Productive writing for me meant starting early in the morning—getting up and going to work. It also meant a lot of sitting, something my mother constantly warned me about. “They” say extended sitting can be as damning to your health as smoking.
I tried to get up every hour and walk around. But when I was deep into a story, several hours might go by before I remembered a break was in order.
One of my writer friends, Russell Blake solved the sitting problem by using a treadmill desk. I wasn’t sure where I would put such a desk, so I started with a jogging trampoline, which proved to be fine for grabbing a few minutes of aerobic movement, but not terrific for walking and writing.
In October our daughter gave me a treadmill and Don built a desktop to convert it into a treadmill desk. Around this time our life seemed to spiral out of control—again. We had spent the summer and early fall dealing with Don’s medical issues, and now that he was on the mend, we hoped to get back to our lives. But then my mother-in-law passed away the end of October, and by early November I was diagnosed with breast cancer.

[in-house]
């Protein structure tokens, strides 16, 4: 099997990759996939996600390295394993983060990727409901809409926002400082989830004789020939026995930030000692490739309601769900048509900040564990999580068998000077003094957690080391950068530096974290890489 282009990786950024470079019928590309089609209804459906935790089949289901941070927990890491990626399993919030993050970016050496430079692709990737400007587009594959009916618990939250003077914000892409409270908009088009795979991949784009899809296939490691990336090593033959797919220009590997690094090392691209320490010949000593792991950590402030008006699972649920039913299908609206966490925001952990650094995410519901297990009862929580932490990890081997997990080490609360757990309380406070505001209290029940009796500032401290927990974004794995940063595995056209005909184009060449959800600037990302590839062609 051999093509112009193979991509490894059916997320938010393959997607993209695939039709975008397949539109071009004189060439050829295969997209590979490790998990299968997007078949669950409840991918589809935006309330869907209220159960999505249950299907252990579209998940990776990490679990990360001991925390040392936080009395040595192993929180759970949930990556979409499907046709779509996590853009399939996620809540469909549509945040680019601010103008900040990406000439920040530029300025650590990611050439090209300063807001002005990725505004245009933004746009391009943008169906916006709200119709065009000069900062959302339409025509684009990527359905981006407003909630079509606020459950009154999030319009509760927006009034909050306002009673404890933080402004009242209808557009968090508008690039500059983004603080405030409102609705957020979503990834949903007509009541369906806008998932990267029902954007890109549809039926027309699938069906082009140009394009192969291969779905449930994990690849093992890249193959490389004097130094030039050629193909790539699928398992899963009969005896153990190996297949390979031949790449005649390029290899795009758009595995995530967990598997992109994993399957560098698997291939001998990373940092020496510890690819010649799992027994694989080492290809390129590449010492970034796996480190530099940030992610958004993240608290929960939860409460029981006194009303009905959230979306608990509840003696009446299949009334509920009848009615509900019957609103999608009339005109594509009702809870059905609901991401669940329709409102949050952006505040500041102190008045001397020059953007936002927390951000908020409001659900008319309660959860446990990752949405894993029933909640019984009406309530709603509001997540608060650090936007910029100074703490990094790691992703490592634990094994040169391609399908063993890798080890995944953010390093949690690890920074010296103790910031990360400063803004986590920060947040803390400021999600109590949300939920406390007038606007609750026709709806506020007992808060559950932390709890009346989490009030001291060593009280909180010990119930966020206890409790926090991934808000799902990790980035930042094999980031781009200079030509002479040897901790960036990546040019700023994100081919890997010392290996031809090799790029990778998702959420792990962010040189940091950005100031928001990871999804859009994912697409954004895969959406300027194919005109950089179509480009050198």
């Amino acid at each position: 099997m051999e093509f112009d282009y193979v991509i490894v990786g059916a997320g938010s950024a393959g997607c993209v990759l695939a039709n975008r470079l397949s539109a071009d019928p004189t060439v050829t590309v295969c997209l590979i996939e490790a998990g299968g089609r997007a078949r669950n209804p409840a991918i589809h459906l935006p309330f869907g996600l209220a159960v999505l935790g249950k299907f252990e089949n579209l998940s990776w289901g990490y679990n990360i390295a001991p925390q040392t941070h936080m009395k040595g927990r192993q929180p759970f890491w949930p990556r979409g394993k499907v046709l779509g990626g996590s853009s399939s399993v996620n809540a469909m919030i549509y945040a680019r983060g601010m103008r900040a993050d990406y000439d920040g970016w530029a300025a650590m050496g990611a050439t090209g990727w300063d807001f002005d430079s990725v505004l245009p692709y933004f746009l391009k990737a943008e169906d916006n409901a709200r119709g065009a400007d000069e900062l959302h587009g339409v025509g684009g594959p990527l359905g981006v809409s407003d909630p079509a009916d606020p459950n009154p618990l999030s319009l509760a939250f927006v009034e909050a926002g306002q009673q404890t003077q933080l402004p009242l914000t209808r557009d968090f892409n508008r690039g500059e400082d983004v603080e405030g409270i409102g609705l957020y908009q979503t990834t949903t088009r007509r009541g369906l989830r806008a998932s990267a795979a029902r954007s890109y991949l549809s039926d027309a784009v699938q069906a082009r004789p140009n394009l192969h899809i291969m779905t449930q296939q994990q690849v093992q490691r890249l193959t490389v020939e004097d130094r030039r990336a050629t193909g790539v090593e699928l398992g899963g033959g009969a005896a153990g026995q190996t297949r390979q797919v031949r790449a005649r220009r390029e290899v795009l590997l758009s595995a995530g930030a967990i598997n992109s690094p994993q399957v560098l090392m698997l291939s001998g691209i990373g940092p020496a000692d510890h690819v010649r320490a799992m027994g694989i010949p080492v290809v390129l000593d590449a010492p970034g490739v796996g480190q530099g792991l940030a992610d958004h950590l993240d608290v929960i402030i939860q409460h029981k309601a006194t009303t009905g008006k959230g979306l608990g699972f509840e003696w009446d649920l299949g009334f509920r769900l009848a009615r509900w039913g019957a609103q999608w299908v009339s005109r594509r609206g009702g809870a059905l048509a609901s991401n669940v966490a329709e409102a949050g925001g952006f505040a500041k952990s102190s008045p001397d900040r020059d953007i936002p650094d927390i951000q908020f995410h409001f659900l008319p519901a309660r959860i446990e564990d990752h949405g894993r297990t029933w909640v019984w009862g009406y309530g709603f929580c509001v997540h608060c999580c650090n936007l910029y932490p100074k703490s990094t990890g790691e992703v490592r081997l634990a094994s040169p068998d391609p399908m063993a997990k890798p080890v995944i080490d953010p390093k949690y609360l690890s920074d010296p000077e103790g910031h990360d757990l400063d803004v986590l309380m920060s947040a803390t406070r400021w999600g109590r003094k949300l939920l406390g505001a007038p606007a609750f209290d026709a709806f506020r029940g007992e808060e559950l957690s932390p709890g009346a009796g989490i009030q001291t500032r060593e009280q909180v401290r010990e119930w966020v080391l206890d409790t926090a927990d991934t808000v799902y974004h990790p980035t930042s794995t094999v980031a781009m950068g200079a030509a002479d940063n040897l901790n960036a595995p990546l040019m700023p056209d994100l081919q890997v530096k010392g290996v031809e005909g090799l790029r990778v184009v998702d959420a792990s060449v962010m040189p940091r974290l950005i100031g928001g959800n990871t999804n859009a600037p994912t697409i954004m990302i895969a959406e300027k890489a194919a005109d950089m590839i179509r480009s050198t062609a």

I’ve done a lot of soul searching to figure out why I’m facing cancer—again. Considering the type of cancer I have—estrogen fed—I suspect my sedentary writer’s lifestyle was a major contributing factor. While I’ve always eaten fairly healthily and don’t do junk food, I was overweight and under exercised.
This is one of those cliché wakeup calls where the person (me) makes lifestyle changes. The diet changes—eliminating dairy, severely limiting beef, going organic—didn’t interfere with my writing—just my pocketbook.
One might think the treadmill desk would be the easy answer, yet it turns out that unlike Russell, I can’t write creatively while walking the treadmill. It’s too distracting, and I don’t do distraction when I write, which is why when I’m working I need to be alone, with no music. How people can write a book while watching television, I have no idea.
This didn’t mean I abandoned the treadmill—after all I do want to live. It meant instead of walking at a slower pace for several hours while writing at the treadmill desk, I would walk at a faster speed for 60 minutes a day—every day.
I’m doing it, but I’ve found the only way I manage to stick to my regiment is to walk in the morning. This interferes with my former writing schedule.
I am learning to adapt to this new routine. I admit, it hasn’t been easy—and I’m not moving as fast on Haunting Danielle, Book 3 as I want, but I’ll get there. I’ll have to, because I’ve been reminded how important it is for all of us to take time each day to take care of ourselves. This means eating healthy food and getting sufficient exercise.
(Photo: My treadmill desk in the office. When using it I can surf on the computer, just no real writing.)